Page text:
Disney’s 1977 musical Pete’s Dragon was my favorite movie as a kid, one I watched obsessively on VHS. In retrospect, I can now look back on it as an adult and admit it was a pretty awful movie: It was about an orphan whose adoptive family chased him while gleefully singing songs about abusing him.

The songs were bad (though my 6-year-old self enjoyed them), the acting was campy and mawkish, and the shoddy animation looks laughable today. But as much as the movie was a dated element of its time, it still told an emotionally relatable story that, when handled by Disney, can become timeless. It only makes sense that the studio remade Pete’s Dragon, keeping that same sentiment, but without the hokey songs and with more impressive visual effects.

In the new Pete’s Dragon from David Lowery, which he directed and co-wrote with his Ain’t Them Bodies Saints collaborator Toby Halbrooks, the film swaps out the gung-ho child abusers for loving parents who die in a car crash. It opens with a heartbreaking death scene and follows the 6-year-old Pete (Levi Alexander) as he wanders into the nearby forest alone. He’s quickly surrounded by an angry pack of wolves, but a giant green dragon shows up to save him. Pete names his dragon Elliot, and we jump six years ahead to find Elliot running through the woods with the older Pete (now played by Oakes Fegley), dirty and wrapped in tattered rags, looking pretty similar to Mowgli in Disney’s other recent remake, The Jungle Book. But while the animals of The Jungle Book become humanized by their ability to talk, Elliot merely bumbles and sighs, which keeps his fantastical nature intact.

While Pete is the only human Elliot trusts, he isn’t the only one who believes in him. In the nearby town of Willhaven, the fabled dragon is known in stories passed down by an old man named Meachum, played warmly by Robert Redford. Meacham’s dazzling tales may be only folklore for the town, but he still adamantly believes in the creature he saw years before. His Park Ranger daughter Grace (Bryce Dallas Howard) is too practical to indulge in such fantasies, but when she finally meets Elliot, her face conveys the same awe of a 10-year-old.

As a kid I loved Pete’s Dragon because it showed that magical friends didn’t have to be imaginary, that a kid unhappy at home could find solace and comfort in a fantasy world. It was pure escapism, and it’s what Disney sells to kids with its colorful characters and fantastical adventures. But the new Pete’s Dragon takes the wonder of the child’s gaze and gives it back to its adult characters, showing Howard’s Grace, her fiancé Jack (Wes Bentley), his brother Gavin (Karl Urban), and the rest of the town that they can experience it, too, and so can the audience. What Lowery’s remake does best is convey classic Disney magic in a family film that’s as uplifting for kids as it is for adults.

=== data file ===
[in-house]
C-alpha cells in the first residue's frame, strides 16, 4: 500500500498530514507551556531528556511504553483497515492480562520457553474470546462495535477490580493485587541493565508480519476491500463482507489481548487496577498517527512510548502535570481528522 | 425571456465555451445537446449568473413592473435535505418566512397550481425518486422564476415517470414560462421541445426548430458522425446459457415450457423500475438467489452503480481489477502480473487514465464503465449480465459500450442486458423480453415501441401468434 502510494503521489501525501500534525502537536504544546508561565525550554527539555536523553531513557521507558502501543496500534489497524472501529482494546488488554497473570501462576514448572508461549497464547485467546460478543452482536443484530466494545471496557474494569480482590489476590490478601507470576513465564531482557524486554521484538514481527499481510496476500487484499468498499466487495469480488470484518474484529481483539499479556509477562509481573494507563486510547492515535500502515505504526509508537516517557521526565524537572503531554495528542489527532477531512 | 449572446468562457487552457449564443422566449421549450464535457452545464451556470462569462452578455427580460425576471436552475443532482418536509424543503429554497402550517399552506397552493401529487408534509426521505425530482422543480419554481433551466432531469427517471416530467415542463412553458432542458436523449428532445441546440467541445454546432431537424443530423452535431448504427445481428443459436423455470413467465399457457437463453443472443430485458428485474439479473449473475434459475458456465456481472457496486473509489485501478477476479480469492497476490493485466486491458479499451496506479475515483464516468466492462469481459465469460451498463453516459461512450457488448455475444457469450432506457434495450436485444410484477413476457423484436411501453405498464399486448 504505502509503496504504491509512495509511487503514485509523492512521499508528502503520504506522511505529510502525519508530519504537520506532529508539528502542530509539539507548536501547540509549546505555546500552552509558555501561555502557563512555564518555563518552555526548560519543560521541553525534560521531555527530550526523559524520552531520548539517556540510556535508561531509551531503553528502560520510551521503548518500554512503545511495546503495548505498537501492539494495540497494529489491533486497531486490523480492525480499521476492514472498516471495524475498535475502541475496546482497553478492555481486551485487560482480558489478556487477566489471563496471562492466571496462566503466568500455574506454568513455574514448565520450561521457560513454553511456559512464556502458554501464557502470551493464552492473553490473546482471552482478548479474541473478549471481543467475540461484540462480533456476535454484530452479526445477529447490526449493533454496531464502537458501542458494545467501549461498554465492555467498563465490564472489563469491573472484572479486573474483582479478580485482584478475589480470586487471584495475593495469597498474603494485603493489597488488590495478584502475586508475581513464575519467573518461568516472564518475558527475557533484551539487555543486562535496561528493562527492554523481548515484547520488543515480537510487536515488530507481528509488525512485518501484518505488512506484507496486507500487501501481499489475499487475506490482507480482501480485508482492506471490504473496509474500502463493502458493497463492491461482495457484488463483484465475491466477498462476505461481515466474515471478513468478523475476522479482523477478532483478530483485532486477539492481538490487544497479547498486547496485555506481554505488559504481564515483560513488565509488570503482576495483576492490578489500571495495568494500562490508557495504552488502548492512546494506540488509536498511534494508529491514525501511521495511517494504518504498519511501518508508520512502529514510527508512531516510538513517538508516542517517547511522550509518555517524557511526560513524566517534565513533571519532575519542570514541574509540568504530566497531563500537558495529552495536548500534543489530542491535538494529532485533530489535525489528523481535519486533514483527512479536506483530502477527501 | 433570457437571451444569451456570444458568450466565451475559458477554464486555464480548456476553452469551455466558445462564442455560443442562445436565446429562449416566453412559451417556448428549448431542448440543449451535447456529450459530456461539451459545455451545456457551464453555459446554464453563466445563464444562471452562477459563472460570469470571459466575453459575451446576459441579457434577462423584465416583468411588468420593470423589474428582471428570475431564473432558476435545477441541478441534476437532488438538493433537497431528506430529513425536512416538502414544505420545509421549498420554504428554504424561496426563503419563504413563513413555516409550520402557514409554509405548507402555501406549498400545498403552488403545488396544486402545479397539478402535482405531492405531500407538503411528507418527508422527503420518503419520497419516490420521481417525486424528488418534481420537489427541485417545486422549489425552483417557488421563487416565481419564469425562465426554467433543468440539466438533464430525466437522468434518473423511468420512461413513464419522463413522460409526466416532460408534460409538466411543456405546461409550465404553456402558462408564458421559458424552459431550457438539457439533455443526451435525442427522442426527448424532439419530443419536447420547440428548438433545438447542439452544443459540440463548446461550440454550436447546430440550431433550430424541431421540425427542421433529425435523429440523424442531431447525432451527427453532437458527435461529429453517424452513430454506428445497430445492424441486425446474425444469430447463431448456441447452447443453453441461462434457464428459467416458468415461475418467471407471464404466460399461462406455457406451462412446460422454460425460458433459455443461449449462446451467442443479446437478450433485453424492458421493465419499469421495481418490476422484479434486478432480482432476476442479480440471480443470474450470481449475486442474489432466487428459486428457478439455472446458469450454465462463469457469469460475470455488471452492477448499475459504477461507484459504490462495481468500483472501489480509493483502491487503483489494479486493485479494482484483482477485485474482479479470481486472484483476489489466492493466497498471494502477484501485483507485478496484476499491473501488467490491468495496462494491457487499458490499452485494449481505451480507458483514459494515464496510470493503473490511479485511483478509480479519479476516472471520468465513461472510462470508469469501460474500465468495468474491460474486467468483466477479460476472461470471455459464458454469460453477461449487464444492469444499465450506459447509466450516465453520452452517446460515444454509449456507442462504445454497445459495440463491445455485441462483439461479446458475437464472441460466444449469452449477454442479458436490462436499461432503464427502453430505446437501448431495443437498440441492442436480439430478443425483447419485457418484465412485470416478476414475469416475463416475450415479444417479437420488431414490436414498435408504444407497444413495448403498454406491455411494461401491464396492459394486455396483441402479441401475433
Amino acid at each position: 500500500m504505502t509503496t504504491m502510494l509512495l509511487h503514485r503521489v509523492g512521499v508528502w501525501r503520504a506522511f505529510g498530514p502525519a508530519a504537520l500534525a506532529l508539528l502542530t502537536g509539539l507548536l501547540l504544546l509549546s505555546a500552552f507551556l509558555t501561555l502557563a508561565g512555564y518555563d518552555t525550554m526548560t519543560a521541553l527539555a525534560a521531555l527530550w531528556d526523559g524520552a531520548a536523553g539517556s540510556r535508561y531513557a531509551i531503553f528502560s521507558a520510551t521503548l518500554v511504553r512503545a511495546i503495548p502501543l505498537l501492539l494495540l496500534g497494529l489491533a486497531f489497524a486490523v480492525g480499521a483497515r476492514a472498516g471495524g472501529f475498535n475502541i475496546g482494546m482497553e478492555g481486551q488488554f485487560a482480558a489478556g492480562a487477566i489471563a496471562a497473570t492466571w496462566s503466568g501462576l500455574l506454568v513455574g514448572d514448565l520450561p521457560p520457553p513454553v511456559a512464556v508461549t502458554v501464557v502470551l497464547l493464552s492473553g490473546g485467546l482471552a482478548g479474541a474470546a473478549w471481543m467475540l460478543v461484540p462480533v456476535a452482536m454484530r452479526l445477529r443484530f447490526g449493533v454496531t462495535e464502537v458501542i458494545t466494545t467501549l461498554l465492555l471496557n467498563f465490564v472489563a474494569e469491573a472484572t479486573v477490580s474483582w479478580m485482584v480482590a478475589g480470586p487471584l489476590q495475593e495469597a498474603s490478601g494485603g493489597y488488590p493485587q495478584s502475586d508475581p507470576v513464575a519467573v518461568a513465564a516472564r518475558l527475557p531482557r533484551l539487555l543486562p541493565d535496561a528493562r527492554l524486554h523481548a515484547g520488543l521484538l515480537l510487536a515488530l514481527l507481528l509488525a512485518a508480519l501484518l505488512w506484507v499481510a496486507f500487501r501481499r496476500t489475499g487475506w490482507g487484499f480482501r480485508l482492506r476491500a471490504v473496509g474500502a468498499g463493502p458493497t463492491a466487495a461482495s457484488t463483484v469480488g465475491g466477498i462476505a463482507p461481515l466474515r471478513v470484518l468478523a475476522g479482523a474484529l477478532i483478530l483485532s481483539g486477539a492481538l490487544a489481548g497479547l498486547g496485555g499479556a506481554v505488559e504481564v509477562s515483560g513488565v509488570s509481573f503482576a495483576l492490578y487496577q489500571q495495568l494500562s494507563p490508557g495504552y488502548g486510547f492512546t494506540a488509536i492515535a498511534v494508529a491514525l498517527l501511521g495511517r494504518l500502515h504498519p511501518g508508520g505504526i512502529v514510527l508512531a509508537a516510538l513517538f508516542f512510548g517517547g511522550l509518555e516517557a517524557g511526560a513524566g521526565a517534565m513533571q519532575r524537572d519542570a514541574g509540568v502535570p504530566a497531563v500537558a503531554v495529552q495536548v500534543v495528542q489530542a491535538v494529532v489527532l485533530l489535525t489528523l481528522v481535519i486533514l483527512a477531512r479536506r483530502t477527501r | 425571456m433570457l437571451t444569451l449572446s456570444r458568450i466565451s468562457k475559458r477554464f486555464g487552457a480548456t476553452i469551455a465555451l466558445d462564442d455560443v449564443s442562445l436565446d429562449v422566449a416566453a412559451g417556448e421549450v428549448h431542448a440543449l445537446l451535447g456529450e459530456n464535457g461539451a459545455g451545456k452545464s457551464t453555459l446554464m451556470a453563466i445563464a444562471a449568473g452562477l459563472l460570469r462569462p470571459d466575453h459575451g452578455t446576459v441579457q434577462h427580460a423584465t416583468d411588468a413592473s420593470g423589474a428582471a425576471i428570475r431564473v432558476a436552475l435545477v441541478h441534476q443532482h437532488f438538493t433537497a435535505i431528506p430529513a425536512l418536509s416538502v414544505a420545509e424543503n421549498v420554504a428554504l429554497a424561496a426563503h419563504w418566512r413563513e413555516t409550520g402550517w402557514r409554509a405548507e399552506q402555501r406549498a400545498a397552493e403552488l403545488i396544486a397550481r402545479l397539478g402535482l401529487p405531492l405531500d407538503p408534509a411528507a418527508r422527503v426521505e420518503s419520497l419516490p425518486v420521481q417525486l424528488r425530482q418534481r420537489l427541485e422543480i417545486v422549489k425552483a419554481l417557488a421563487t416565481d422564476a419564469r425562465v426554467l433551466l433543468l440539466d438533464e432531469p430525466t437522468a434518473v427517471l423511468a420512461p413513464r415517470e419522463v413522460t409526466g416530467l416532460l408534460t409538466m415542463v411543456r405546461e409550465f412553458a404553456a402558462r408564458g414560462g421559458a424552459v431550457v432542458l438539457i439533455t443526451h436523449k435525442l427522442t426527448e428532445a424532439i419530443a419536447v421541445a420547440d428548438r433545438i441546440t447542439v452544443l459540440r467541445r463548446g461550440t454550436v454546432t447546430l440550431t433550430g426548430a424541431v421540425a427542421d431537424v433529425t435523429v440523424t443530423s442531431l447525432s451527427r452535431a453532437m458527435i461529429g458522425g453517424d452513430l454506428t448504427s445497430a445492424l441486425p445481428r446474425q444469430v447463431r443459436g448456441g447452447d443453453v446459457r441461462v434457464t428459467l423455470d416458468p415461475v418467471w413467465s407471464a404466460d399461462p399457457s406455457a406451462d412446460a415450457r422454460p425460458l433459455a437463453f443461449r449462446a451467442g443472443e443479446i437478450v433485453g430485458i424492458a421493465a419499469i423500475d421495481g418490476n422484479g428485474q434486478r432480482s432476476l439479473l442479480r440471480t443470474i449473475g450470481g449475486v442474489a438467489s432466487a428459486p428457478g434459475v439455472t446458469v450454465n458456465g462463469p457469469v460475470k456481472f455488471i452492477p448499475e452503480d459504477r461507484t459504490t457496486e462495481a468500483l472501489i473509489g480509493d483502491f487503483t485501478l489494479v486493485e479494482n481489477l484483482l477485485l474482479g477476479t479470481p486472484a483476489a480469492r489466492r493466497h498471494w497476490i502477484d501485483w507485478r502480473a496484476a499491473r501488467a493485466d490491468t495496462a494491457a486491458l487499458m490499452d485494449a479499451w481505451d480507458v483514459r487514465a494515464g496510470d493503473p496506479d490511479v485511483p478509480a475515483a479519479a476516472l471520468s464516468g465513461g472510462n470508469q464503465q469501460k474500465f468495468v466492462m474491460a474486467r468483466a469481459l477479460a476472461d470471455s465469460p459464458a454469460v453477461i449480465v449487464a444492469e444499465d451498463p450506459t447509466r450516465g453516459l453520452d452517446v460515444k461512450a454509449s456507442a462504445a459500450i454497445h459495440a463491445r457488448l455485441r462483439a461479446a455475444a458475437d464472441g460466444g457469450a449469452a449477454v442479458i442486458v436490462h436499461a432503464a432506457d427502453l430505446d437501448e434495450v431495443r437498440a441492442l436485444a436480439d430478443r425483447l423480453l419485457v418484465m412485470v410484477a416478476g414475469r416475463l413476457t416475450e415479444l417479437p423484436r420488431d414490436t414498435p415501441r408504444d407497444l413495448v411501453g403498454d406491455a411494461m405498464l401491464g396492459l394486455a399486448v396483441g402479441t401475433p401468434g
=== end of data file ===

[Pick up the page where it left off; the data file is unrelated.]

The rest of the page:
While our current era of remakes and reboots feels exhausting and unnecessary, the new Pete’s Dragon is a worthy one for its visuals alone. It’s one of the most stunning live-action animation hybrids Disney has made in years, and that’s because it truly feels like a hybrid. The visuals don’t merely compliment the film, stacking CG on top of real photography. For comparison, think of Disney’s The BFG from earlier this summer, a movie where the worlds of dreams and reality are literally divided, and where digital animation is sprinkled on top of real-life settings. Pete’s Dragon doesn’t have that same separation, as Lowery fuses those two sides by blurring the line between the magic of myths and the magic of the natural landscape.

The film’s lush and luminous cinematography and real-life locations (shot across New Zealand) make you feel that sense of realism. The characters shrouded by the shade of the trees or glistening in dabs of sunlight make you as a viewer feel like you’re standing in the middle of a damp forest floor. And when we get moments of fantasy, they feel no different. The dragon’s CG even looks realistic, and the choice to give him fur over typical dragon scales — a characteristic that makes him even more cuddly and friendly looking — amplifies his realism as his green fur blends into the foliage around him. Like the original movie’s dragon, Elliot can also be invisible, but instead of zapping in and out of sight, he camouflages into his surroundings. Lowery’s visual world essentially translates the movie’s message, that magic is everywhere if you allow yourself to see it. It may be a cliché and sappy sentiment, and one we’ve seen again and again in movies, but when done right it can be a beautiful one.

The film also uses 3D to stunning degrees, and is one of the few 3D movies where I forgot I was wearing glasses. There’s no pop-out surprises or elaborate, distracting visuals. Instead the 3D lends each shot a sense of depth and a sharpness that emphasizes the scale and immensity of Elliot and the forest. It’s especially captivating in scenes where Elliot flies as the camera glides and twirls with him in the air. But Lowery’s directing never feels too desperate to give its audience a POV experience, removing the camera from the action just enough to also let us watch from a distance.

Pete’s Dragon may not accomplish anything new or marvel, nor is it as culturally important as other recent Disney films, but it breathes magic into a stale story for a new generation. Maybe I’m still that 6 year old at heart, but any film that can reignite a childlike sense of wonder is one worth experiencing, as a kid or as an adult.


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